People often miss any spiritual perspective because they find ‘just being’ a very difficult thing to do. They want to be in control of Life. But ‘just being’ means sitting back and watching the magic and beauty of Life being in total control. So people see spirituality as ‘beyond’ them because they are so caught up in the quagmire of worry, anger, guilt, sorrow, suffering and the ‘earning-a-living’ syndrome. They have an ostrich-like mentality – their heads are buried deep in their ill-formed beliefs. Their minds are closed – although there’s so much grace, so much abundance, freely available, they are still focused on what they don’t have, steeped in scarcity. Kabir, the 15th century weaver-poet asked us to think: ‘What if a fish said it was thirsty?’ Wouldn’t that be the stupidest of situations? Won’t you tell the fish to go re-examine its brain? How can a fish be thirsty when it is always in water?’ Quite similarly, the human mind is being foolish by seeking peace outside and by not looking within. By not allowing this flowering of awareness to happen from within. So, you conclude that you can’t be at peace, you refuse to look within and choose instead to be enslaved by your self-imposed limitations. Only when the awareness within you blooms, only when you understand that you can be in control while controlling nothing, only then will you see the Master in yourself.
This understanding is elusive because, while being profound, it is, at the same time, too simplistic. That’s why, it doesn’t come to everyone – especially when they are employing their education, their logic, in trying to make sense of Life. The truth is Life doesn’t conform to any framework or rules. Least of all your logic. Clearly, there are no methods or mantras to live Life. It is simple – and uncomplicated – when you unquestioningly accept its paradoxical, often inscrutable, nature. So don’t dissect or analyze Life – live it for what it is, with what is!
Can we learn to be unmoved by both success and failure? MSD’s Life tells us, of course, we can!
Yesterday, we watched M.S.Dhoni – The Untold Story (Neeraj Pandey, Sushant Singh Rajput). The film, of course, tells a very powerful, inspirational, story. Of a currently relevant and thriving Indian icon. It could have been much better made, in some parts, but I am not going to complain. I love MSD – who doesn’t? And I love Neeraj Pandey and Rajput! 🙂
The story focuses on the hitherto unknown part of MSD’s Life; of how he gave up being a ticket collector with the Indian Railways to go be the man he is now – cricketer par excellence and Captain Cool! Go watch the movie, mainly for the conversation on Platform 8 of Kharagpur Junction between MSD and his Railways boss A.K.Ganguly – it is almost as if Joseph Campbell (American mythologist and author, 1904~1987) scripted that part because it talks about how MSD really ended up ‘following his bliss’!
But I had a few other, more significant, takeaways. And I am sharing them here.
One, the hero of MSD – the film, is, to me, Paan Singh Dhoni (brilliantly played by Anupam Kher). When Dhoni the son calls from Lahore to validate his success with his father, and asks him if he is happy, Papa Dhoni replies: ‘Haan, mujhe khushi hai…apne galat hone pe mujhe khushi hai’; ‘Yes, I am happy…I am happy to have been proven wrong!’ He concludes the conversation, telling his son to be grounded and to never let the success go to his head. If this is what transpired between father and son in reality, my heart goes out to Paan Singh. One of the greatest qualities a human being can have is the humility to acknowledge a mistake and to be happy accepting it. I think most of the time we struggle with this opportunity to be happy with ourselves. When our intuition or assumptions are proven wrong by Life, and by people around us, we struggle with the new reality. We choose to cling on to an opinion we have had and therefore often suffer. Some see this as a manifestation of ego. I see it as lack of humility. Well, both are actually the same thing. To have an opinion or a sense of something and how it should be is not wrong. But when you are proven wrong, accept the new reality and be happy with it. This makes Life simpler and easier to deal with. Paan Singh, who did not ever wholeheartedly back his son MSD’s choice of a career in cricket, leads the way in acknowledging that he is happy being proven wrong! I clearly take that lesson away from the movie.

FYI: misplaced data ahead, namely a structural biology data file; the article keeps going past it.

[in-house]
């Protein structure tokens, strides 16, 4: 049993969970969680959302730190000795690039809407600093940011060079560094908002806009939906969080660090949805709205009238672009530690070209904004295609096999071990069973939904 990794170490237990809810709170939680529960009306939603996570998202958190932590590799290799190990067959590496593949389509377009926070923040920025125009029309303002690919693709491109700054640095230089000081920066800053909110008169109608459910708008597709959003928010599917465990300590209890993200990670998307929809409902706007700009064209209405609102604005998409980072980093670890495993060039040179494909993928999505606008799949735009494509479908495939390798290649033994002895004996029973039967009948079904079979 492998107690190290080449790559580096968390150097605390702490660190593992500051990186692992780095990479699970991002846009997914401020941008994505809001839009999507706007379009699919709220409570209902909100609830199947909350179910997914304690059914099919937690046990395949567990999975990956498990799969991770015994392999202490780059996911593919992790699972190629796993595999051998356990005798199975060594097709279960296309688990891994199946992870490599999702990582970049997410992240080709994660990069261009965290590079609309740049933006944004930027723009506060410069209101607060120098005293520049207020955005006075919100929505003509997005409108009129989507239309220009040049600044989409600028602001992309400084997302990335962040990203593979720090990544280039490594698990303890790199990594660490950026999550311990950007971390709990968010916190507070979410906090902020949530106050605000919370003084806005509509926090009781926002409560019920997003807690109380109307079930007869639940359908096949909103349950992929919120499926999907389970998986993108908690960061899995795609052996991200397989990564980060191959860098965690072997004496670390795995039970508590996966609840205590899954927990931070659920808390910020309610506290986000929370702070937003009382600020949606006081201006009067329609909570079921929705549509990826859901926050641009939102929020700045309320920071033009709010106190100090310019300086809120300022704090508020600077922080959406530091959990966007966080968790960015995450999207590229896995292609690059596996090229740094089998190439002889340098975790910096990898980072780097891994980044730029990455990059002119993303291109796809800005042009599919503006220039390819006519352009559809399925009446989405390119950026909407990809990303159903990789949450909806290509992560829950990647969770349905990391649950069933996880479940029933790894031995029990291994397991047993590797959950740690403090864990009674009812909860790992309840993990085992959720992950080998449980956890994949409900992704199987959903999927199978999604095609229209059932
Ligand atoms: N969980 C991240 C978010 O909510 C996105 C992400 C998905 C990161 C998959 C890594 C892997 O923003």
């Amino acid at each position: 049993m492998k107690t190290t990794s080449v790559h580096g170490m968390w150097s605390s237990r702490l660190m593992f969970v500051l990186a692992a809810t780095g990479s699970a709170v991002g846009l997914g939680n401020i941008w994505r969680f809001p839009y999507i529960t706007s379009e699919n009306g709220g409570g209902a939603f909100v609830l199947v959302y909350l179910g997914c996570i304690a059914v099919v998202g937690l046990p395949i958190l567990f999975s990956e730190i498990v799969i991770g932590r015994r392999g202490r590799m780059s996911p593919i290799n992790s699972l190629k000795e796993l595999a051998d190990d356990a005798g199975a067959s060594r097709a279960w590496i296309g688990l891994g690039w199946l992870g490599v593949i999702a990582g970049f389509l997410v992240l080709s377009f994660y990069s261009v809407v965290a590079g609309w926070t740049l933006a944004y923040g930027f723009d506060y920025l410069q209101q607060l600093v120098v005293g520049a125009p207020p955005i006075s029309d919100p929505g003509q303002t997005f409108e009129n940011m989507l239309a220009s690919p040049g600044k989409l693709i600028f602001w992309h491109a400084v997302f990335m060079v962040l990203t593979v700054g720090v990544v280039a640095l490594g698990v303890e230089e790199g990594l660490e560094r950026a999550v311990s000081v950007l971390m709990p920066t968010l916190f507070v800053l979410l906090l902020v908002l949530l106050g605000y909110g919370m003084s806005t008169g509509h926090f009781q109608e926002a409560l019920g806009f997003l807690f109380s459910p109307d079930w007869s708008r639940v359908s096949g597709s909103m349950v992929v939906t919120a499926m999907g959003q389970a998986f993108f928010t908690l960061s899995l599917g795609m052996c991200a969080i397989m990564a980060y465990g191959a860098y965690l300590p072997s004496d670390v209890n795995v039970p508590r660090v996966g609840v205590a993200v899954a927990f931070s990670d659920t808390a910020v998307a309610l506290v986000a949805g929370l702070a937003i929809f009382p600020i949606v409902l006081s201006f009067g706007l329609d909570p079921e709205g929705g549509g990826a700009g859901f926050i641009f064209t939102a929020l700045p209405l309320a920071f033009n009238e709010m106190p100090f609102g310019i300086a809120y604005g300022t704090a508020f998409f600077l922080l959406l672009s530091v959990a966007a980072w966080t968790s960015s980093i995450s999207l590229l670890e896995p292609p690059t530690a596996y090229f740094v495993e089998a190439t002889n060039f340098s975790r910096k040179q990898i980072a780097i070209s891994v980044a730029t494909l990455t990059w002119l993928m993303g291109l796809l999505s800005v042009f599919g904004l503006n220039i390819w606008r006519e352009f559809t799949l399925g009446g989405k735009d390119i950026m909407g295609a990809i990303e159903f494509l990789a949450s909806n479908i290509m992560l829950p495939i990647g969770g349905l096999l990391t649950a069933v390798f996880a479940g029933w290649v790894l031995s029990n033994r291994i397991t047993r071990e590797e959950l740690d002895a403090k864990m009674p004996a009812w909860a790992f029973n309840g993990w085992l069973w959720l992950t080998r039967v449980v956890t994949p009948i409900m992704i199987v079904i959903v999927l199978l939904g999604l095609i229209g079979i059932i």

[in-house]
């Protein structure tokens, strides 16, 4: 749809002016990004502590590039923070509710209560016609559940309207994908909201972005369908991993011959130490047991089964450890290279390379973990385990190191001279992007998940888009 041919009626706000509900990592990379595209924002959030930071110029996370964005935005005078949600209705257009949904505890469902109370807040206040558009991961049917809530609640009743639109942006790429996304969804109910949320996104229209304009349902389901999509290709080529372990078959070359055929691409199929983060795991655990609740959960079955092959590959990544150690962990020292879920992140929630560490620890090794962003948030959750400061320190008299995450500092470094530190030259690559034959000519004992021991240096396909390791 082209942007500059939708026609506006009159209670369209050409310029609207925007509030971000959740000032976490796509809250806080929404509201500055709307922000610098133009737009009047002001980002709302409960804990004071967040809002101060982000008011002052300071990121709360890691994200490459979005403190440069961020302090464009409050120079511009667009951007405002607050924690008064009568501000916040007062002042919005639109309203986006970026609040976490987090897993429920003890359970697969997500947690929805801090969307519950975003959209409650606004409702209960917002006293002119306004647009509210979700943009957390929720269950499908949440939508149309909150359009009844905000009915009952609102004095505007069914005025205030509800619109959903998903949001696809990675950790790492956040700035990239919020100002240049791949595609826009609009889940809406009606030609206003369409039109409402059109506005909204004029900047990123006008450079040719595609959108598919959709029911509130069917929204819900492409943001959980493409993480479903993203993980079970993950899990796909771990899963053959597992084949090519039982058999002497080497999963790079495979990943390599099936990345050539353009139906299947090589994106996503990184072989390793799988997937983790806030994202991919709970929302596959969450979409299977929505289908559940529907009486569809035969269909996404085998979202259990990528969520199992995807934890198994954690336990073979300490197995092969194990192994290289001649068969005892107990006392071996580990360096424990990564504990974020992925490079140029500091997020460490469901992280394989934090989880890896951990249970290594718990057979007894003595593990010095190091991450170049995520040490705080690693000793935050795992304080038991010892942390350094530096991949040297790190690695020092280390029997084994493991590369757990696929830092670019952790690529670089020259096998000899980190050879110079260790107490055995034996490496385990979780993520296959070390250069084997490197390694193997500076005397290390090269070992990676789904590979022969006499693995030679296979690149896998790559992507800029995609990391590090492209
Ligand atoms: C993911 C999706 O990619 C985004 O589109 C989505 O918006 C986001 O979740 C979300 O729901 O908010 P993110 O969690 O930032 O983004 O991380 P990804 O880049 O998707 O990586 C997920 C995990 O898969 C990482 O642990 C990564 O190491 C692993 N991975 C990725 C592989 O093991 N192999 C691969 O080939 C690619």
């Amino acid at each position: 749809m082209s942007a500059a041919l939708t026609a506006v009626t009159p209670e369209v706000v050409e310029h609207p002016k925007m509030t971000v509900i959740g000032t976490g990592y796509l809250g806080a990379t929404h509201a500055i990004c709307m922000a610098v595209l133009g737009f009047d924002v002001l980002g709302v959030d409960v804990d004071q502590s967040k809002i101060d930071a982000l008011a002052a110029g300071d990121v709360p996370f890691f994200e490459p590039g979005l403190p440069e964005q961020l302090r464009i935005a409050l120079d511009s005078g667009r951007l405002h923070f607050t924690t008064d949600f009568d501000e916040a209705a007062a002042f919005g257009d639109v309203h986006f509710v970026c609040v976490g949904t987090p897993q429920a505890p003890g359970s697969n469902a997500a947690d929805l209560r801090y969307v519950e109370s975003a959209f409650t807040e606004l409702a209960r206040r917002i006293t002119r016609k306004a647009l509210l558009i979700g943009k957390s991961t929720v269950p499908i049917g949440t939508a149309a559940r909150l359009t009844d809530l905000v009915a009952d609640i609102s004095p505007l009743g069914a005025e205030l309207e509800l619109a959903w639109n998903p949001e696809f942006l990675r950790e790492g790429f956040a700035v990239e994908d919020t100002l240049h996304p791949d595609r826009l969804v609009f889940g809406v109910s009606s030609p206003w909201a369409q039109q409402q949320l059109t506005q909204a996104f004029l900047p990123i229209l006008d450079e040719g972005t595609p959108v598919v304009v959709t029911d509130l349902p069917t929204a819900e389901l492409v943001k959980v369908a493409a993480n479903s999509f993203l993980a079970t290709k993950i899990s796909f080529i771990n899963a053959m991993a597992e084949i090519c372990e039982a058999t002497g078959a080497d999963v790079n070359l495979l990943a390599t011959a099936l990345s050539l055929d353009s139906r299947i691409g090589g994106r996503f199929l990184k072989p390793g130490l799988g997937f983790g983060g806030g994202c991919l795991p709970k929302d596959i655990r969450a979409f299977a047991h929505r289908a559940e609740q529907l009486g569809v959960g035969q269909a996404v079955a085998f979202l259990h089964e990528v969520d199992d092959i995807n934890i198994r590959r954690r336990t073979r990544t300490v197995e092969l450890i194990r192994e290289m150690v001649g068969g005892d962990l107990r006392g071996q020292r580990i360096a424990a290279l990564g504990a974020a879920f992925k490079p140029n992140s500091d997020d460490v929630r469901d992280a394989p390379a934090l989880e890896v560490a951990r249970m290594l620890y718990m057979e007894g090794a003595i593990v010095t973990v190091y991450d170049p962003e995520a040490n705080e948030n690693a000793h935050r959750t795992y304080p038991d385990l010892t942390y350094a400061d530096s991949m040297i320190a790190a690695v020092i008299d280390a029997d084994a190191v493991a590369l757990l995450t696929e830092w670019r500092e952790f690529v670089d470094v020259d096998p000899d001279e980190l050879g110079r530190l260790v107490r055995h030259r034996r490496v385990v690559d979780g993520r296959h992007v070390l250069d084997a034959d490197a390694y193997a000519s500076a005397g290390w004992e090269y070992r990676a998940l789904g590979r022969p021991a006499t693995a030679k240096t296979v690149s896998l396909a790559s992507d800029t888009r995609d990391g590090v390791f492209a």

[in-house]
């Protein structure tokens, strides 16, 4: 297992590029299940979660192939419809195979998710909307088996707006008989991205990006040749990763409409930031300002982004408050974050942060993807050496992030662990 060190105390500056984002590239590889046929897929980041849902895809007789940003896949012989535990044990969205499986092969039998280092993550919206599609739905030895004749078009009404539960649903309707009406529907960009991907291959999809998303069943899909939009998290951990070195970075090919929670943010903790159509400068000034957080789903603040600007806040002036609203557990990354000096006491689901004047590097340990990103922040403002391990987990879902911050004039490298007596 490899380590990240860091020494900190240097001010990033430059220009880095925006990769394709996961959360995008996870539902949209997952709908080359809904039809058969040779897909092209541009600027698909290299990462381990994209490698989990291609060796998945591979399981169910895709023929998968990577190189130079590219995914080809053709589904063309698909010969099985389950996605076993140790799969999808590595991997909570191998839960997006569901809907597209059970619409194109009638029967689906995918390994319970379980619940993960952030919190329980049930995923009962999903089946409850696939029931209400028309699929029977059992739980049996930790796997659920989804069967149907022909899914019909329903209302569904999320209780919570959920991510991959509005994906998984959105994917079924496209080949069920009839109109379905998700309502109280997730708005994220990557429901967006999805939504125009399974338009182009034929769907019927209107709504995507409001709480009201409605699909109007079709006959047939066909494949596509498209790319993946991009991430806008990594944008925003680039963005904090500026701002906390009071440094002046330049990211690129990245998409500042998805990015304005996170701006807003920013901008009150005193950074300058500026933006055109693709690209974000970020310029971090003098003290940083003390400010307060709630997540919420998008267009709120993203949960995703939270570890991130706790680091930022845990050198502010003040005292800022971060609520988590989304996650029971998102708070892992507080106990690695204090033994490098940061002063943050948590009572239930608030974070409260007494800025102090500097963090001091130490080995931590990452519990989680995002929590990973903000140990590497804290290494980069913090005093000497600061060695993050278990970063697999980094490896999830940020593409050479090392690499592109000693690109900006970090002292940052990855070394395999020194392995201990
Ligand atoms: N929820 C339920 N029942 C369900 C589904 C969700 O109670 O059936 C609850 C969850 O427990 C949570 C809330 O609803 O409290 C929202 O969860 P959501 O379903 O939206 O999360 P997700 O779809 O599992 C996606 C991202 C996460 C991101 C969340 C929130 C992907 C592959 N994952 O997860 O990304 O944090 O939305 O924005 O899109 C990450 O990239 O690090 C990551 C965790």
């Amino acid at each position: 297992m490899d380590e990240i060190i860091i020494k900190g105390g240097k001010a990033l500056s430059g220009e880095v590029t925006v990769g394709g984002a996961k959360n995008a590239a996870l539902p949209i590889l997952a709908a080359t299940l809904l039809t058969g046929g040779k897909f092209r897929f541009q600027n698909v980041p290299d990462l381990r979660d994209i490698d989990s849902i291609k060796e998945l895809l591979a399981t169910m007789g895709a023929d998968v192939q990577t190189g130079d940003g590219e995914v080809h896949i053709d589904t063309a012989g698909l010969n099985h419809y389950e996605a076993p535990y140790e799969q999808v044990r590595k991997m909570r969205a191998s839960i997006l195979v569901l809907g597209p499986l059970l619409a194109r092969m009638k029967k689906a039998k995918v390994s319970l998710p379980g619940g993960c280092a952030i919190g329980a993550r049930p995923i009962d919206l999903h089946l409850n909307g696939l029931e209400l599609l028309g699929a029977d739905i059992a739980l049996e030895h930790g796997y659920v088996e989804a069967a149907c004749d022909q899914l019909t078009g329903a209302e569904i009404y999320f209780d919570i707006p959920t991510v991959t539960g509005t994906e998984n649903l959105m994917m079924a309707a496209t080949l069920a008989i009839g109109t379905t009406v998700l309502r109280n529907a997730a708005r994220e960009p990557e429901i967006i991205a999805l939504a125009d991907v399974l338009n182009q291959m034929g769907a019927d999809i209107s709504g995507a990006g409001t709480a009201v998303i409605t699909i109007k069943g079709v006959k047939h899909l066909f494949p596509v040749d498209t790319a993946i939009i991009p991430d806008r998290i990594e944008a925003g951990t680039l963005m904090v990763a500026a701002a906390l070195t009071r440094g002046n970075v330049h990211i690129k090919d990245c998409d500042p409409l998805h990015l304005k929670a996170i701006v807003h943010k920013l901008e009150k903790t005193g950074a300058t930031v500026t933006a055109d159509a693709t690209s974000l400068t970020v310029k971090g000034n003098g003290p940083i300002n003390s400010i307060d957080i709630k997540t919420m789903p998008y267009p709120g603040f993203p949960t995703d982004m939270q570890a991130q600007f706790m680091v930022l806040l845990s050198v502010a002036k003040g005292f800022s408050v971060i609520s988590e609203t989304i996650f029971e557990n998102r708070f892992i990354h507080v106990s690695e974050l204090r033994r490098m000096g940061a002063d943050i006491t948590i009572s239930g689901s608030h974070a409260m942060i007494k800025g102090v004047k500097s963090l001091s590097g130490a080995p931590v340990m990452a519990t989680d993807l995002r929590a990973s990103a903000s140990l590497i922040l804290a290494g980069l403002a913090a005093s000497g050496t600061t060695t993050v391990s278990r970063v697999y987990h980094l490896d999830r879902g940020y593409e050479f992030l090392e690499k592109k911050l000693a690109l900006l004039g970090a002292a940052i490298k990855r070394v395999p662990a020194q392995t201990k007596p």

My second takeaway is something that is not stated but is evident enough, throughout the movie, to be sensed. Which is the fact that an entire ecosystem toiled to make MSD’s career successful. The coach who urges him to play cricket instead of football, his sister, his mother, his friends – the Sardar who owns a sports shop, Chittu, Santhosh who teaches him the famous ‘helicopter’ shot, his ticket collector friend Satyaprakash, his other friend who goes on to marry his sister Jayanti – and so, so, many more people! I personally felt a huge sense of gratitude to all these people. Without them India would not just have lost a great cricketer, but Indians would have lost an inspiration. And Indian children, particularly those from non-metro, non-urban backgrounds, need that inspiration to dream big and to follow their bliss. Rajesh Sharma, who plays Dhoni’s first coach, steals your heart away in the end, when he gestures, overwhelmed with joy, pride and a sense of accomplishment, after MSD hits the winning six at the Wankhede in the 2011 ICC World Cup, that it was he who had spotted this talent, this national treasure! My takeaway there was that there are so many, often nameless, faceless, people who have selflessly contributed to where we are in Life. You and I may not enjoy the iconic status that Dhoni has. We need not necessarily have it either. But there’s great value in pausing, reflecting and thanking all those who have, in whatever way, contributed to where we are today. Dhoni – the movie, reminded me of this important Life lesson.